Book Review: Fanny Says by Nickole Brown
The back cover of Nickole Brown’s Fanny Says calls the book an “unleashed love song to a Kentucky grandmother.” One would expect such a project to have a certain degree of nostalgia and folksy southern charm, and Fanny Says certainly delivers on both counts. In the opening poem, “For Our Grandmothers,” Brown writes of her ride home from the hospital after being born: “With no shoulder belts or infant seats or air bags it was simple: she held me up front for my first ride.” Later, during “Fanny Says Sometimes It’s Worth the Whupping,” one of many transcriptions of Fanny’s telephone monologues, Brown-writing-as-Fanny says “I remember the first time I seen the sign: Air Conditioned. I was at the movie theater, the one for all the rich people. And I said to myself: What’s that?”
In addition to talk of more “simple” days, Fanny Says serves up a hearty dose of thick southern drawl; in “Fanny Linguistics: Malapropisms,” the reader is taught to:
Unpack chester drawers to find
chest of drawers,
Tandalon to Tylenol,
furelle to foil,
gazebo pills to placebo,
salmonella candles to citronella,
Brown’s study of the Kentucky accent is best when she approaches it like a linguist, as she does in her ode to Fanny’s favorite word, “Fuck:”
is what she said, but what mattered was the tone—
not a drive-by spondee and never the fricative
connotation as verb, but from her mouth
voweled, often preceded by the well, with the “u” low
as if dipping up homemade ice cream, waiting to be served
last so she’d scoop the fruit from the bottom, where
all the good stuff had settled down.
But Fanny, we soon learn, is far too strange to fit into a conventional story about the good-ole-days and how people talk funny back home. For one thing, her medical advice often boggles the mind. In “Fanny Says How to Tend Babies,” she says not only that “When expecting, you can smoke and tan and dye your hair, but don’t you go reaching up on the clothesline,” but also that “Breastfeeding will ruin your tiddies, so steer clear of all them hippies that tell you what to do.” This is where the book is funniest: when Fanny’s beliefs and superstitions defy expectation and veer into the outlandish.
It surfaces again whenever Fanny’s devotion to brand names comes up. Pepsi, for instance, “was a bitch who knew how to ash with two taps from a two-inch filter, / not one nicotine stain on her manicured hands.” Clorox was “a poison she saw fit enough / for us, for all of us, to drink.” Crisco, amazingly, becomes an aid for when “you have to wear your husband out, and sometimes / you might be counting flower petals on wallpaper, but you best pretend, / Just put a little shortening up there, she said / he’ll never know the difference.” Fanny Says’s first half is replete with ribald humor like this.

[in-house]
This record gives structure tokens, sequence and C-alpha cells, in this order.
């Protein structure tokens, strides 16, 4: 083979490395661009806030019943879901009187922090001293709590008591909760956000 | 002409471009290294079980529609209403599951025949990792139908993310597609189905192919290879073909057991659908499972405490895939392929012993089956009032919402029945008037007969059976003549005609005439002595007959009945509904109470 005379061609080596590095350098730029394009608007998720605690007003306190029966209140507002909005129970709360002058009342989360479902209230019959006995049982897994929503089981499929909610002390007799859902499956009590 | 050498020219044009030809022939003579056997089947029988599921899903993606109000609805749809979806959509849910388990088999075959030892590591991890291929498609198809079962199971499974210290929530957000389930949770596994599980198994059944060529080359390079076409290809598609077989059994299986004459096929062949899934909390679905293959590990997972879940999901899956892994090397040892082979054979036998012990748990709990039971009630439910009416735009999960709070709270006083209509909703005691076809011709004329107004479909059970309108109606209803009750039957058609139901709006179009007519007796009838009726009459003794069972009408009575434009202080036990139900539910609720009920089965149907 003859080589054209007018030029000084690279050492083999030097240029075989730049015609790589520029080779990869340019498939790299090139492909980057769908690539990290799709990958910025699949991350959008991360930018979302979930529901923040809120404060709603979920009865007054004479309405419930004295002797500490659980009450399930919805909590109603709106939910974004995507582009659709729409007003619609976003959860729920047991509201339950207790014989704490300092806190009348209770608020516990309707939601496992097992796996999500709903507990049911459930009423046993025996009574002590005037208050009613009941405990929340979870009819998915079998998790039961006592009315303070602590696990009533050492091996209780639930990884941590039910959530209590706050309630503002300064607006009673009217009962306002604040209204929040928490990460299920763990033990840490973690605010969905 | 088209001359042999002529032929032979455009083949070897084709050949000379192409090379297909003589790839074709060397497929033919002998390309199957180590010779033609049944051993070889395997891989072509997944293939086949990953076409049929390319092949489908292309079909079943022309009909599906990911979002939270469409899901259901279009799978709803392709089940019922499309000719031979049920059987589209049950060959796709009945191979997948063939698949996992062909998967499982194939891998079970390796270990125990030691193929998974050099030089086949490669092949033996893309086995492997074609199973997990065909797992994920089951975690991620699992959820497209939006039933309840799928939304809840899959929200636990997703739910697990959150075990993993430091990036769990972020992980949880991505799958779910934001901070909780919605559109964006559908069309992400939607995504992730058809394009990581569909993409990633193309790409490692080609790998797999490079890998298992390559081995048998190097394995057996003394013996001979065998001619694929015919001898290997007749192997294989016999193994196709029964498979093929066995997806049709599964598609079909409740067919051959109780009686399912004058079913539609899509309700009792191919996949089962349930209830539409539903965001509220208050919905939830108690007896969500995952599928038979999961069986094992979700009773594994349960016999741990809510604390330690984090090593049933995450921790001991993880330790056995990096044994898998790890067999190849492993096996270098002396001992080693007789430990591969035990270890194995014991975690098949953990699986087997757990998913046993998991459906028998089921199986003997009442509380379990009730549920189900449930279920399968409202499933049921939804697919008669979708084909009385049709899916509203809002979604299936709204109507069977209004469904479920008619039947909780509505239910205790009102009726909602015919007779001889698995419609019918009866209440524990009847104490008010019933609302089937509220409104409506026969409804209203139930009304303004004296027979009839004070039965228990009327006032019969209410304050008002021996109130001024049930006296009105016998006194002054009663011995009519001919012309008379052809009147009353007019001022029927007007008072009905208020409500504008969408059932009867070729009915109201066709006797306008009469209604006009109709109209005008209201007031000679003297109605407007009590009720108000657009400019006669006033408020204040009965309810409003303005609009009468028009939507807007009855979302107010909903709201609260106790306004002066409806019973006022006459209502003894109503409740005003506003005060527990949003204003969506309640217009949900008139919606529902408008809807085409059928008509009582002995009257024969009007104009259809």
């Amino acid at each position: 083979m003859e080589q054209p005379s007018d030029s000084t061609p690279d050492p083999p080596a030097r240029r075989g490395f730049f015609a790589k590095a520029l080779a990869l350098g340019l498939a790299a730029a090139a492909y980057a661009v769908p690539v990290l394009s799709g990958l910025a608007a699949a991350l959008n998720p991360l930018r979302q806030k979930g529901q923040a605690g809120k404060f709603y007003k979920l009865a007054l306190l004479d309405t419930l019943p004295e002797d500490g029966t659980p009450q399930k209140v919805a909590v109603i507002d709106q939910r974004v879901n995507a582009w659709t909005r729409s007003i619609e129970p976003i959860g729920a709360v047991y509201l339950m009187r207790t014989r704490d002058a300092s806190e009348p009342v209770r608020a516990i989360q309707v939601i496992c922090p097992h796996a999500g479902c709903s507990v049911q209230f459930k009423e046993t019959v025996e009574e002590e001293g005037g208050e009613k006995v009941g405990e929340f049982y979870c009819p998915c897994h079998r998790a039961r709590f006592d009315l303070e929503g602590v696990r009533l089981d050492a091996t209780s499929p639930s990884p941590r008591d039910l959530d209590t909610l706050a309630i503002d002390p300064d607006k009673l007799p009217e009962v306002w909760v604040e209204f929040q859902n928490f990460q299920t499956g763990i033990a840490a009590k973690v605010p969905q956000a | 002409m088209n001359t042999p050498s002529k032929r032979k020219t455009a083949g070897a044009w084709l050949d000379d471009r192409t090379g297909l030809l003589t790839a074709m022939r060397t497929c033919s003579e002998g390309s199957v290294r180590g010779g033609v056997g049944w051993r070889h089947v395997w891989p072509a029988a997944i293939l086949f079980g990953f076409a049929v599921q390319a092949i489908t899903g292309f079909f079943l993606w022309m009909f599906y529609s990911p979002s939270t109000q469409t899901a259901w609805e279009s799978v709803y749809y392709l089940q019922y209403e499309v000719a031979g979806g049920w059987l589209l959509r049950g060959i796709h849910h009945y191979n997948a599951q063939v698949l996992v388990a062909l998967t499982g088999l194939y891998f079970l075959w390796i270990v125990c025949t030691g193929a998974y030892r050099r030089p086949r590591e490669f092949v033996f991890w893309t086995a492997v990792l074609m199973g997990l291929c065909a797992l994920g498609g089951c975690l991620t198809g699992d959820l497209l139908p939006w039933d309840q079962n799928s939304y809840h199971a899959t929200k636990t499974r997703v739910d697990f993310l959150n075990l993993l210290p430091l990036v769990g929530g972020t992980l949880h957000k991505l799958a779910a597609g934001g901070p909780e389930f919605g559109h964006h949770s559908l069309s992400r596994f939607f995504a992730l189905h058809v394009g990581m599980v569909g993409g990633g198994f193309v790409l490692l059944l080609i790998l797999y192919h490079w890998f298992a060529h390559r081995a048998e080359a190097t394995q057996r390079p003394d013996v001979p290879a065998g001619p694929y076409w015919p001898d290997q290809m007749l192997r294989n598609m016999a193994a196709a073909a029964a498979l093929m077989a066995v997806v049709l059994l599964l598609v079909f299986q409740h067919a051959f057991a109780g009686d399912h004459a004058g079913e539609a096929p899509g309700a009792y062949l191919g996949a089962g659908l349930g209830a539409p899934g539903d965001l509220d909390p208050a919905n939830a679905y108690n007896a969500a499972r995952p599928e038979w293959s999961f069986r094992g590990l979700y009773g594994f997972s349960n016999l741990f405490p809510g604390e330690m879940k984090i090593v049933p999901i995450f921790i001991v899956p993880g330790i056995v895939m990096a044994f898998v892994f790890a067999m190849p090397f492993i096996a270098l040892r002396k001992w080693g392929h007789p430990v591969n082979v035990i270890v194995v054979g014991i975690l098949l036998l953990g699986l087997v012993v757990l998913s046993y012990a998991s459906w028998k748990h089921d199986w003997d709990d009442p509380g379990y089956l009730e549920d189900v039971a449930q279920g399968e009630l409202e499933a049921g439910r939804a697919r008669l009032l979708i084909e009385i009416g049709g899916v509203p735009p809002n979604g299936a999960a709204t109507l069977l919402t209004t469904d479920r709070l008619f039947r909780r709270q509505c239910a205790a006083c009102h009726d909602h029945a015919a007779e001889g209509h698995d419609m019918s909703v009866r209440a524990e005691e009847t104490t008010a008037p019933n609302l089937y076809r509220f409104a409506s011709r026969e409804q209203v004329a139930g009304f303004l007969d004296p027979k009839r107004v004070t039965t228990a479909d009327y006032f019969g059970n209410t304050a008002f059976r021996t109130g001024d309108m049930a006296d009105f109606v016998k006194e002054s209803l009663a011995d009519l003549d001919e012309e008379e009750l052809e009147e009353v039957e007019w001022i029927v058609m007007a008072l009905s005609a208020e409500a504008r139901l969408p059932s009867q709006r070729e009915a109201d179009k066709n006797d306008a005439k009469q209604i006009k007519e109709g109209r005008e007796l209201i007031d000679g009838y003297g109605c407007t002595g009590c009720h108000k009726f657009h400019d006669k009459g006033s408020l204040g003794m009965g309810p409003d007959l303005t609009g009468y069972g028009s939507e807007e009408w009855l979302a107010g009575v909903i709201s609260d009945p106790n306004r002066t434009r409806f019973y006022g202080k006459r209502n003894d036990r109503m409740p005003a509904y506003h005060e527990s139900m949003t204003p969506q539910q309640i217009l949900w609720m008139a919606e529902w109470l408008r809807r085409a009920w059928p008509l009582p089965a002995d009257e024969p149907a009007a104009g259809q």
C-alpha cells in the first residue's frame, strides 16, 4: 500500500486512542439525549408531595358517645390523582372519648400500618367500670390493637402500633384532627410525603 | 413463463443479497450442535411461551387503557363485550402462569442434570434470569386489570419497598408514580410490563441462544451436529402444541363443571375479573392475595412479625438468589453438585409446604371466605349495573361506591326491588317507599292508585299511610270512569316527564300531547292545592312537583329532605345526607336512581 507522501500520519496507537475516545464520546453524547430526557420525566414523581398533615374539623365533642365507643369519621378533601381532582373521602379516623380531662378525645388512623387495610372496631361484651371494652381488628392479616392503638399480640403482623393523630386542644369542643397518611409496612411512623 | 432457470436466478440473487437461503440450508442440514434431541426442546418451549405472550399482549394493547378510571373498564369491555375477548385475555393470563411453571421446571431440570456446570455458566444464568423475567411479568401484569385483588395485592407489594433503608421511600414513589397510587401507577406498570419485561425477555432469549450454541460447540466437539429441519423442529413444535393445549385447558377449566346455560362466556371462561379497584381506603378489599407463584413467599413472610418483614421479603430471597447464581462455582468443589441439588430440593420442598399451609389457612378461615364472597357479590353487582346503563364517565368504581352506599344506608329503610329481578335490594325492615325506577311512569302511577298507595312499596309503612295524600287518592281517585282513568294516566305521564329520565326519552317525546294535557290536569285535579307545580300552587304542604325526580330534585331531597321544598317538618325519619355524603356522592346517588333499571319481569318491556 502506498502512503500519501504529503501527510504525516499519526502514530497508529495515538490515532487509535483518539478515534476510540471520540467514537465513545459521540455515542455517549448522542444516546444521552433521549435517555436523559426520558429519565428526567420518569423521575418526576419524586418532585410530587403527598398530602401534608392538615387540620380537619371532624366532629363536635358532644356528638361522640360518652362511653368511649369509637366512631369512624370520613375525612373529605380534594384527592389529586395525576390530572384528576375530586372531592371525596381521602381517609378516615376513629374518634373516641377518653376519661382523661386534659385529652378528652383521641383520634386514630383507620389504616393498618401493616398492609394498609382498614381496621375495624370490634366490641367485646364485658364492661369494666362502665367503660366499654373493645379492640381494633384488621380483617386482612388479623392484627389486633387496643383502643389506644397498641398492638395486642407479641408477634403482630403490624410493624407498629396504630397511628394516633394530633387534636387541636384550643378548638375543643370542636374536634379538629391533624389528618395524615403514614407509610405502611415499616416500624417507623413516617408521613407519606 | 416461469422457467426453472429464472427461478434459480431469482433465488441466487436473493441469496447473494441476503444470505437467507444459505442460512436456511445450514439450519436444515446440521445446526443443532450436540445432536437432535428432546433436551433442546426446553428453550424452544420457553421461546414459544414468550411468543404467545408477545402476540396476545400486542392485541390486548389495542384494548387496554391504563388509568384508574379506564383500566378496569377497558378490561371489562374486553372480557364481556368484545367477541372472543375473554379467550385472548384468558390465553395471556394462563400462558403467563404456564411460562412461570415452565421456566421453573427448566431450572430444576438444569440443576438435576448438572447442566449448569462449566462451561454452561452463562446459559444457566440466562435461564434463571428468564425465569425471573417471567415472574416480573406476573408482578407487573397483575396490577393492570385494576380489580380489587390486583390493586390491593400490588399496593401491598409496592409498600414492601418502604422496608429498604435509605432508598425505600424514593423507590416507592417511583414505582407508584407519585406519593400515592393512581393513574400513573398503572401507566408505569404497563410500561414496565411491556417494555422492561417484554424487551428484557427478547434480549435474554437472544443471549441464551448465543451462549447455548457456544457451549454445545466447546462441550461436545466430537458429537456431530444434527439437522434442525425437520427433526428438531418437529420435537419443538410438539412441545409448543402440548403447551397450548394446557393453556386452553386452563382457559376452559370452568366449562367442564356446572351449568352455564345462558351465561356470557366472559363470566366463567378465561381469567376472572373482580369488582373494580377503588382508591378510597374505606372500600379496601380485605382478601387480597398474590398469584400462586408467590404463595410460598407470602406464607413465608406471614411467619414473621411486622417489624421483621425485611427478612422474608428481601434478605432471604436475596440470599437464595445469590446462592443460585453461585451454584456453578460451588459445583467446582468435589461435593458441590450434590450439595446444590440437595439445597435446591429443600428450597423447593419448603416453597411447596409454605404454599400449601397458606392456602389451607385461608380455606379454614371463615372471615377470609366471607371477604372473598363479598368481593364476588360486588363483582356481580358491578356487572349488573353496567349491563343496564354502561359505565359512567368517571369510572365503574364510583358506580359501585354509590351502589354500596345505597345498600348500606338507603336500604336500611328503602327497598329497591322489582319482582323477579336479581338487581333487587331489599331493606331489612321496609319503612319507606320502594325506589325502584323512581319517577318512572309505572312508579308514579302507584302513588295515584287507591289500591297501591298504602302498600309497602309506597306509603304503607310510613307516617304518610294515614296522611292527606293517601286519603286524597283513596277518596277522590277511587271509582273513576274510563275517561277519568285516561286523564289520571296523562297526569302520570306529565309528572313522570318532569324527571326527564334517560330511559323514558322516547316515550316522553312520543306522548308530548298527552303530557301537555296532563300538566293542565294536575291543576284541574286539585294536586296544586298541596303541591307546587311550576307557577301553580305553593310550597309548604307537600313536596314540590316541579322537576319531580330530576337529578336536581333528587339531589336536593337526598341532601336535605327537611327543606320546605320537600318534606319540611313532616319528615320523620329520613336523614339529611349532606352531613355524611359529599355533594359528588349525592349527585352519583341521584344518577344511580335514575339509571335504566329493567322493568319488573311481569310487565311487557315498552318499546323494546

However, Fanny Says does not shy away from the darker side of aging. “EPO,” a poem which chronicles an ill-fated attempt to obtain a restraining order against Fanny’s husband, heartbreakingly juxtaposes Fanny’s “disco cases” and “size-five house slippers” with the dirty urban grit of the downtown courthouse; the story of Fanny in such a strange environment is full of pathos. In the collection’s third section, titled “A Genealogy of the Word,” Brown challenges Fanny about her fast-and-loose use of the N-word, which “out of her mouth” was “visible, a skidmark, a shit / stain.” When a black house-helper, as a recurring joke, asked Fanny what would happen if her granddaughter dated a black man, “Fanny’d reach into her roller bowl, pull out her gun” and say “if she was with a nigger man, I’d have to kill her.” To this Brown replies, “it was never the gun that made me / flinch.” This picture of Fanny—coming towards the end of a book in its own nearly 20-page section—is a darker twist on the Pepsi-loving, foul-mouthed Fanny we’ve come to know. It allows the book to be more than a rose-tinted portrait, and it introduces the final section, in which we are witness to Fanny’s death.
In one of the collection’s final poems, “For My Grandmother’s Perfume, Norell,” Brown catches a scent of Fanny’s perfume at the supermarket, and writes
I was a simple animal craving the deep memory
………….worn by a stranger oblivious of me. If I had courage
the kind of fool I’d like to be
…………I would have pressed my face to her small
…………………….shoulder, and with the sheer work of
………………………………..two pink lungs, I would have breathed
It is a lovely sentiment, and its aching grief is a far cry from the outlandish humor of the book’s first half. The book’s more serious second half complements the ribald first, and allows Fanny Says to become equal parts romp through weird southern quirks, challenge of antiquated attitudes, and elegy for a beloved grandmother. Like Allen Ginsberg’s Kaddish or Sarah Blake’s Mr. West, this book draws its energy from the personality of its main character/subject and the way the speaker engages with it. The main character of Fanny Says is likeable, foulmouthed, strange, immensely memorable, and perhaps most importantly, very funny. In memorializing Fanny, Nickole Brown has made her come alive.
Danny Caine‘s poetry has appeared in Mid-American Review, Hobart, Atticus Review, and New Ohio Review, among other places. He hails from Cleveland and lives in Lawrence, KS where works at The Raven bookstore and serves as managing editor of Beecher’s.